It wasn't long ago that the thought of corporations bringing their manufacturing back to the U.S. seemed all but impossible. But that's precisely what's happening, and the trend is predicted to continue through the rest of the decade.
Consider Kent International, one of the largest U.S.-based bicycle manufacturers. The company, with headquarters in Parsippany, New Jersey, has been making its bikes overseas for more than 20 years. But with Chinese labor costs rising over the past several years, the company began to consider whether it made financial sense to bring some of that production back to the U.S. In the fall, Kent's new manufacturing facility will open in Clarendon County, South Carolina. According to the company, it will invest $4.5 million in the plant over the next three years and hire 175 workers capable of turning out roughly 500,000 bikes a year.
American companies have been offshoring their manufacturing for decades as a way to take advantage of low wages in places like China, Vietnam and other parts of Asia. But now a growing number of them, like Kent International, are rethinking that formula and are bringing at least some of their manufacturing back to the U.S.
States such as Alabama, Pennsylvania and Mississippi, to name a few, are getting in on this reshoring movement, as it's called, looking to attract manufacturing back home in the hope of boosting economic development and job growth.
There are a number of reasons for this shift. Wages in China have been growing roughly 15 percent per year over the past decade, while salaries for manufacturing jobs in the U.S. have risen on average just 2.3 percent over the past 10 years, according to the Labor Department. Factor in higher transportation costs, growing quality-control issues connected with goods made in China and cheaper domestic energy costs, and the case for bringing manufacturing back home begins to add up.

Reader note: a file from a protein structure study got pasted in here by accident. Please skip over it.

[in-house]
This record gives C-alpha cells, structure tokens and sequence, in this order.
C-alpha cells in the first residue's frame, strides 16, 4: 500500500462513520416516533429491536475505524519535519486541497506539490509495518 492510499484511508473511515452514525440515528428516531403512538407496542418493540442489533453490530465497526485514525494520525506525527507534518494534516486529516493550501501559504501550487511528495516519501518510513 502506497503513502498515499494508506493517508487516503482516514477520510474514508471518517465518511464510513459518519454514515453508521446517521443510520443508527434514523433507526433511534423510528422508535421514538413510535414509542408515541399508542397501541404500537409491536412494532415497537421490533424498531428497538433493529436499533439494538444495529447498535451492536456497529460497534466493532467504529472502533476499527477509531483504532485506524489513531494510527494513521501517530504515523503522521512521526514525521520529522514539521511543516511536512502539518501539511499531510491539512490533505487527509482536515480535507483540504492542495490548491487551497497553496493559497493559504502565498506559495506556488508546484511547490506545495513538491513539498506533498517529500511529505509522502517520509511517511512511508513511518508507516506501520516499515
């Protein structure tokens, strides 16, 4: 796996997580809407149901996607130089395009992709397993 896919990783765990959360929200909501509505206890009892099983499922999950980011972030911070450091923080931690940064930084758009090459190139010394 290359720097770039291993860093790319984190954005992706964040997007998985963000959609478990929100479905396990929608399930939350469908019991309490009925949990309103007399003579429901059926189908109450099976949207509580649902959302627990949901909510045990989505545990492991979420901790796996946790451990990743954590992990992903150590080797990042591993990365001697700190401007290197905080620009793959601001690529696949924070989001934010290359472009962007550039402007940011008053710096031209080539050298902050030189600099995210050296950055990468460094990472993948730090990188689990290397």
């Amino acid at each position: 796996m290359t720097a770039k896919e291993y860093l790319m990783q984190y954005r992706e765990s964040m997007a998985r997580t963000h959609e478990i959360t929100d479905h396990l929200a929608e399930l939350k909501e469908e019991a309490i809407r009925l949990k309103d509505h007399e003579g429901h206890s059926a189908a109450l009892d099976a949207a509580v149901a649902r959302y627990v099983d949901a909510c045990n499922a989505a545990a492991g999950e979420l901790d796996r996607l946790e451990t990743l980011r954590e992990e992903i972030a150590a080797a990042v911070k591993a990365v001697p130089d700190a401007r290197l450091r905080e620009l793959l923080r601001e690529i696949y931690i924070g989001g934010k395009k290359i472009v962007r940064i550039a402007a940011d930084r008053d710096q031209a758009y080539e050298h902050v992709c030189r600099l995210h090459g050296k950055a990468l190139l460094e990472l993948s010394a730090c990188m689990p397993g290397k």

Indeed, a recent survey by The Boston Consulting Group (BCG) found that more than half of the CEOs at U.S.-based manufacturing companies with revenues greater than $1 billion are planning to bring production back to the U.S. from China or are actively considering it. The top three factors cited as the drivers of where goods should be made were labor costs, proximity to customers and product quality. In fact, more than 80 percent of the CEOs cited at least one of these reasons as a key factor. Other reasons included access to skilled labor, transportation costs, supply chain lead time and ease of doing business.
Harry Moser is founder and president of the Reshoring Initiative, a Chicago-based firm that works with companies to bring manufacturing jobs back to the U.S. He believes that when companies look at the total cost of ownership (TCO) rather than simply the lower wages in places like China, the case for bringing manufacturing back to the U.S. makes business sense.
"A decade ago, companies were wowed by lower wages in China and ignored all the other costs associated with manufacturing overseas," he said. With rising wages in China as well as more favorable conditions here in the U.S.—including being closer to the customer—companies can no longer make the argument that it's more economical to manufacture overseas. "The case isn't as clear-cut as it was a decade ago," Moser added.